This week we get closed up with the interim curator of the AIMS Alumni Chapter in Rwanda. He tells us his story of how he got into the mathematics space and is currently using his knowledge and skills in mathematics. Serving as a Government Program Monitoring Statistician at the National Institute of Statistics – Rwanda, Emmanuel Christian Nyabyenda describes how AIMS contributed to his career path and the role he currently handles at the NISR.
Q: Take us through your academic journey before AIMS
Christian: I have always loved to take courses that combine mathematics with other subjects. This desire has been my stand since I was in Lower Secondary. It contributed to my Upper Secondary studies, which comprised Mathematics, Physics and Geography. In 2011, I got admitted to the Nation University of Rwanda for my undergraduate studies in their Applied Mathematics Department.
During this period of undergraduate training, I got exposed to courses like Data Analysis, Optimal Control, Statistics and many others. The period was bitter-sweet for me because I had a francophone background, and doing all these courses in English wasn’t easy. However, the content of the classes was enjoyable and easily applicable. While at the university, I interned with several Health Centres in my district, where I applied my knowledge and skills to their data, especially in descriptive analysis.
In 2014, I completed my undergraduate studies and took up a teaching job before I joined AIMS in August 2016.
Q: How would you describe your experience at AIMS?
Christian: My first impression about AIMS was a well-organized academic environment. Then I met my coursemates, brilliant students from 10 African countries, with everyone speaking English. I was surprised to see lecturers start teaching on the very first day of class, which hardly happens anywhere in our traditional universities. It was at AIMS I had a 24-hour learning environment. Students only moved from the classroom to the lab, and the circle continued.
Latex and Mathematical Problem Solving were the first two courses we were introduced to, and I found it extremely difficult typing anything in latex for the whole of the first week. Then came later the R programming and Python languages, which I had only heard about at AIMS for the first time. I found AIMS as a place that helps young Africans to sharpen their skills in Mathematics and its applications. Another striking thing I cherished at AIMS was the approach to students’ thesis defence. Students don’t use slides; they use boards to tell a story from their written documents. This approach is how AIMS developed my critical thinking and writing experience.
At AIMS, I didn’t only learn technical skills but also had the opportunity to get soft skills from the various activities organized at the Centre. The Friday sports, Pan-African culture performances and other public engagement activities helped to build a strong relationship and partnership among students.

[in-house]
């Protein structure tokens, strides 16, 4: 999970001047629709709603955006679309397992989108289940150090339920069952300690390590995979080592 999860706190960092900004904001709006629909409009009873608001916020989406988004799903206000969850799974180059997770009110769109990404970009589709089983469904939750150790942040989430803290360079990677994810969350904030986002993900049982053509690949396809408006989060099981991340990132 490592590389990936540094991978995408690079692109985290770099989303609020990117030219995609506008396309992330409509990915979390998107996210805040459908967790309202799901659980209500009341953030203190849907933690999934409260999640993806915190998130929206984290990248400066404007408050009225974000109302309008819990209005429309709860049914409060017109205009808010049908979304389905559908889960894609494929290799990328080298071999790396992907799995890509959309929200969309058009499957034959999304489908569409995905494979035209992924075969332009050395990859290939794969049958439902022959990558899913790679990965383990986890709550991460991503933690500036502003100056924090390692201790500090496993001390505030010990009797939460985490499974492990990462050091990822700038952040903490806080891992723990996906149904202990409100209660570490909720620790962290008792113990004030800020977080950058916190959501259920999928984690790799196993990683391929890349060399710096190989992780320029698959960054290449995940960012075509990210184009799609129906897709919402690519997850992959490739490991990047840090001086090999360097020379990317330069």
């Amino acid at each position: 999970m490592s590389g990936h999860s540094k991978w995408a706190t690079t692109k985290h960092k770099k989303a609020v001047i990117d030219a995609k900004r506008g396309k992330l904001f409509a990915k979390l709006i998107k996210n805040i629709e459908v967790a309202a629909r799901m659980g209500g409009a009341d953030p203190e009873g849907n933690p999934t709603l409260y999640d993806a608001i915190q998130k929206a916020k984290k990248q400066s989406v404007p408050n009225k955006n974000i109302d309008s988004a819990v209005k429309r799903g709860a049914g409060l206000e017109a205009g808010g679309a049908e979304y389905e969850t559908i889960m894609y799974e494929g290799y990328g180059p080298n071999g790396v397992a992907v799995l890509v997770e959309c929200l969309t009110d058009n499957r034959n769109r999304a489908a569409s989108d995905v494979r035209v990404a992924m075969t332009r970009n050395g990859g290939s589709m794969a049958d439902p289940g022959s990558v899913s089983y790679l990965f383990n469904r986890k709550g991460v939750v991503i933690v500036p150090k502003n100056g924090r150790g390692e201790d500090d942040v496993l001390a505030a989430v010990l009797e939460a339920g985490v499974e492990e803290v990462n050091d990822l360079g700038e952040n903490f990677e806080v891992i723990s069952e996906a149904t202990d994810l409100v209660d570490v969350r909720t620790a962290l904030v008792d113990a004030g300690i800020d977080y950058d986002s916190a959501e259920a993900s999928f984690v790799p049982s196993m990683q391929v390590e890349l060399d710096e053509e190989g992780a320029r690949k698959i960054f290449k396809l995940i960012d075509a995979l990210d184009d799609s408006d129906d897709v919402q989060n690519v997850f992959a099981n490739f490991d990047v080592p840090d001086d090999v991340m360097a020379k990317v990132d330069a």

Q: From your shared experience, how would you say AIMS impacted you?
Christian: At AIMS Rwanda, I had the chance to taste-test different programmes and learn from experts in diverse fields, which helped me explore my new area of interest. Additionally, the society of different cultures helped enrich my skills through my interactions with them. I can boldly write and interpret programming languages now, which is an incredible impact from AIMS. Also, my communication skills improved remarkably due to my involvement in activities at the Centre.
Q: How are you using this impact to contribute to the attainment of the SDGs?
Christian: I align more with goal number 13 – Climate Action. If nothing is done about climate change, people will continue to die due to its many disasters. I am a farmer’s child and must find solutions for my parents. Most families in Africa belong to the agricultural sector, a sector that is mainly affected by these disasters. As a problem solver from AIMS, I am keen to conduct research based on actual African data. I believe that some technologies are required to reduce the impact of climate change in Africa, and I am confident that AIMS products will lead this agenda.
Q: What would you describe as your success story after AIMS?
Christian: Right after AIMS, I had the opportunity to be an assistant lecturer at Mount Kenya University, Rwanda, where I taught Mathematics in the School of Education until April 2018. While there, I also participated in the AIMS Knowledge Sharing Session (KSS), which equipped me with enough technical skills for industrial interviews. Through the MoU between AIMS and the National Institute of Statistics, Rwanda (NISR), I was selected as one of the nine alumni to intern with NISR. The KSS played a crucial role in preparing me for the interview session. Before the end of the internship period, I was offered a permanent job role at NISR as a Statistician in Charge of Monitoring Government Programs. Four months into the role, I was sent to Japan for training on producing official statistics for monitoring SDGs.
Q: What would you say to young Africans who read your story?
Christian: Everyone has a future in mind, and the key drivers to the achievement of these future goals are hard work, thinking outside the box, integrity, dignity and effective communication. Once you know how to apply these, life will be much easier.